The pathway and transport time of Atlantic water passing northern Europe can be traced via anthropogenic radioisotopes released from reprocessing of spent nuclear fuels at Sellafield (SF) and La Hague (LH). These reprocessing derived radioisotopes, with extremely low natural background, are source specific and unique fingerprints for Atlantic water. This study explores a new approach using 99Tc-233U-236U tracer to estimate the transit time of Atlantic water in the coast of Greenland. We isolate the reprocessing plants (RP) signal of 236U (236URP) by incorporating 233U measurements and combine this with 99Tc which solely originates from RP, to estimate the transit time of Atlantic water circulating from Sellafield to the coast of Greenland-Iceland-Faroe Islands. Both being conservative radioisotopes, the temporal variation of 99Tc/236URP ratio in Atlantic water is only influenced by their historic discharges from RP, thus 99Tc/236URP can potentially be a robust tracer to track the transport of Atlantic water in the North Atlantic-Arctic region. Based on our observation data of 99Tc-233U-236U in seawater and the proposed 99Tc/236URP tracer approach, Atlantic water transit times were estimated to be 16–22, 25 and 25 years in the coast of Greenland, Iceland and Faroe Island, respectively. Our estimates from northeast Greenland coastal waters agree with earlier results (17–22 years). Therefore, this work provides an independent approach to estimate Atlantic water transit time with which to compare estimates from ocean modelling and other radiotracer approaches.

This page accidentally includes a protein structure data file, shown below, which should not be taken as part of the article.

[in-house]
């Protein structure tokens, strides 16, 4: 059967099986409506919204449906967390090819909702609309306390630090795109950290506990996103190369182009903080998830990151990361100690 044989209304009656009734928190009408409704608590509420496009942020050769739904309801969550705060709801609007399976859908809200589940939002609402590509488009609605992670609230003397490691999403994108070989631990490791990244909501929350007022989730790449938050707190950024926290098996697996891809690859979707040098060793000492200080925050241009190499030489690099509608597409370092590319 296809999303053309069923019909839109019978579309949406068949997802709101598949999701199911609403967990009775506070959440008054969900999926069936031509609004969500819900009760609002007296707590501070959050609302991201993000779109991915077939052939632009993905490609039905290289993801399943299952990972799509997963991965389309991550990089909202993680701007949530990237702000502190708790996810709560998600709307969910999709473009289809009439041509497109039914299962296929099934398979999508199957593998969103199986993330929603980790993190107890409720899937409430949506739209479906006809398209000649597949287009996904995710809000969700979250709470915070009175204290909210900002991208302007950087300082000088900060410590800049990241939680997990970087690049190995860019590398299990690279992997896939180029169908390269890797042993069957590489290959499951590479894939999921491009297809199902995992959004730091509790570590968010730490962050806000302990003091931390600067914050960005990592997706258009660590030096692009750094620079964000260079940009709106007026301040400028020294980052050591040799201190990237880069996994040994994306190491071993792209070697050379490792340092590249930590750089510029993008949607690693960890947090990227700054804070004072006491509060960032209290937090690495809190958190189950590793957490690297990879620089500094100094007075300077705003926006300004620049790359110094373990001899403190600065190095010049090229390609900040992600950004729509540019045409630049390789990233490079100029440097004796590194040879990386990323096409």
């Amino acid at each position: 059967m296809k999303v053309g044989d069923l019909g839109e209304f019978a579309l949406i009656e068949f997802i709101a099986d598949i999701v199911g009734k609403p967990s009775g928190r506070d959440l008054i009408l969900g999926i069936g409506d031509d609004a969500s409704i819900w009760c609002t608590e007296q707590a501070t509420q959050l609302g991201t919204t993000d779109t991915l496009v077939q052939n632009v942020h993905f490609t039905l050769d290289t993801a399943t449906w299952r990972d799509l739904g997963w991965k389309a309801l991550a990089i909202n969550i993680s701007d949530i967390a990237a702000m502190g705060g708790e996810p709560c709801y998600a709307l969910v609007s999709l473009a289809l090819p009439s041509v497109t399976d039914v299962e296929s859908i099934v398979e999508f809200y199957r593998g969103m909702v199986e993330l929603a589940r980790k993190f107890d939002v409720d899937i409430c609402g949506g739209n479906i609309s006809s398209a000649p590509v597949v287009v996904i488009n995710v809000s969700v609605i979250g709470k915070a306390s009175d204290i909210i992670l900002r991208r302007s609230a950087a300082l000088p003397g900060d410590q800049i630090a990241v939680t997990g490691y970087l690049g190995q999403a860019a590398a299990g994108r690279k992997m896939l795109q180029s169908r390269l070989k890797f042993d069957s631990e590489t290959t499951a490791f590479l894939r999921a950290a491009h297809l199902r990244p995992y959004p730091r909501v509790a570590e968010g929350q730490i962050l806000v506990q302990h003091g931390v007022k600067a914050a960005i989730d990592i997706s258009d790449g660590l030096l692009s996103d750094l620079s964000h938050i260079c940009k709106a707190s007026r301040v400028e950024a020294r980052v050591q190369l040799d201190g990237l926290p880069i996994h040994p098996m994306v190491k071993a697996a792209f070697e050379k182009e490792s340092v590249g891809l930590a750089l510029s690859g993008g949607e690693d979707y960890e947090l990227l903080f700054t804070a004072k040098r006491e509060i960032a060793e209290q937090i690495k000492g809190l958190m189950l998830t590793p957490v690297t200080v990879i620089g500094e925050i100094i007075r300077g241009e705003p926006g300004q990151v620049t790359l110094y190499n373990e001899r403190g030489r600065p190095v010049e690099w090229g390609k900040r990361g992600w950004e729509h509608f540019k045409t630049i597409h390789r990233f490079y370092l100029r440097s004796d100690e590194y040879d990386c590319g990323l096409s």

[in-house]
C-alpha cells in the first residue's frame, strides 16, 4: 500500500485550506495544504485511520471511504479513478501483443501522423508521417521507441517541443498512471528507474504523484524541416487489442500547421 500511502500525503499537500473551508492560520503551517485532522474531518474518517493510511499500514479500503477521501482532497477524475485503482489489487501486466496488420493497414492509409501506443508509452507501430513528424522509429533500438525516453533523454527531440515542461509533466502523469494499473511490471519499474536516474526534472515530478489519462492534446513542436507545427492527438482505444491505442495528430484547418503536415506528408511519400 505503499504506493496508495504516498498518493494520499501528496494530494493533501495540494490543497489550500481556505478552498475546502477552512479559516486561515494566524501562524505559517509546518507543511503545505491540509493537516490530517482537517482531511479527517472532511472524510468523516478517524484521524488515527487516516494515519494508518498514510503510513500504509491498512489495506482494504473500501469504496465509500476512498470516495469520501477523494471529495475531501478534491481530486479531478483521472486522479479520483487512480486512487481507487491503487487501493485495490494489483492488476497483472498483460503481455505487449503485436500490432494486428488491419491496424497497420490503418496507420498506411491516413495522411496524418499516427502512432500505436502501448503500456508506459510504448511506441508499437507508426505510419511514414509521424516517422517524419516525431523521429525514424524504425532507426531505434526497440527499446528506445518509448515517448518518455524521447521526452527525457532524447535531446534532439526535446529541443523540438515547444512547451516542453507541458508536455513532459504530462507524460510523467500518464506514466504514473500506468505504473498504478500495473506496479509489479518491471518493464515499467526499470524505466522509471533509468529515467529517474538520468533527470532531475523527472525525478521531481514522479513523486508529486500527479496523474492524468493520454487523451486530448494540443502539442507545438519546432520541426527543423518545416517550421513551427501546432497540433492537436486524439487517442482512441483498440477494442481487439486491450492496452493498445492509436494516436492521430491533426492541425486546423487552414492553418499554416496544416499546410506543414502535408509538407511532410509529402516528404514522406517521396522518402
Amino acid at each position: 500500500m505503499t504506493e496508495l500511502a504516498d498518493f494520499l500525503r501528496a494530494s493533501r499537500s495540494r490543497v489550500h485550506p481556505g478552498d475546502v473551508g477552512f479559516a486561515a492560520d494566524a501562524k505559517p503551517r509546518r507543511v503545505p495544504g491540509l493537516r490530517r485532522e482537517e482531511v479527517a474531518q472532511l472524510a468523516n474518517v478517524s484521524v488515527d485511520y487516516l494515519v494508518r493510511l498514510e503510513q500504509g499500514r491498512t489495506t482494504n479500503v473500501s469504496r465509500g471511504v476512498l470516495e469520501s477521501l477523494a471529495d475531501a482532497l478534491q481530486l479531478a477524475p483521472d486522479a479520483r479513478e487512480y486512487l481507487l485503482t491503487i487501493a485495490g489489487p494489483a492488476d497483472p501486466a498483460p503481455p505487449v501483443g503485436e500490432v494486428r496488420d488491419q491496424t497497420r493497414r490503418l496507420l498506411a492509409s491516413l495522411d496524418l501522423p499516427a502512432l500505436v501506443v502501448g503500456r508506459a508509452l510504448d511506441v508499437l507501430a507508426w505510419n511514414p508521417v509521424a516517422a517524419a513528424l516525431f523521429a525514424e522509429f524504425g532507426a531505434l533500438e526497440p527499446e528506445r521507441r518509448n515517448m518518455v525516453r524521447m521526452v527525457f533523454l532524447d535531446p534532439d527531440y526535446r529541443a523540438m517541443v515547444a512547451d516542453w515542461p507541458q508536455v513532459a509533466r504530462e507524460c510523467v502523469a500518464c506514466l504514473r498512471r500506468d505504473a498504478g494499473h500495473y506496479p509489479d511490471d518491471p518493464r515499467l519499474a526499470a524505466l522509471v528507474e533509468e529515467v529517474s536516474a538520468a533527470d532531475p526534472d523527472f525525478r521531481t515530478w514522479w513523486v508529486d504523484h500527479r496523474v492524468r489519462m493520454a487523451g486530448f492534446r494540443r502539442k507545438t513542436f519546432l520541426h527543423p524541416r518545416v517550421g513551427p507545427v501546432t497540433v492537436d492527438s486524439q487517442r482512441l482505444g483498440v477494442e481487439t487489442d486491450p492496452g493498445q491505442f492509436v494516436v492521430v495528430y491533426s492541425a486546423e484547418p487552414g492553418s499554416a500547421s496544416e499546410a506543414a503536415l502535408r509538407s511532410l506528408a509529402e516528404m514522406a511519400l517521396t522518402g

- Atlantic water
- Transit time
- Greenland-Iceland-Faroe Islands coast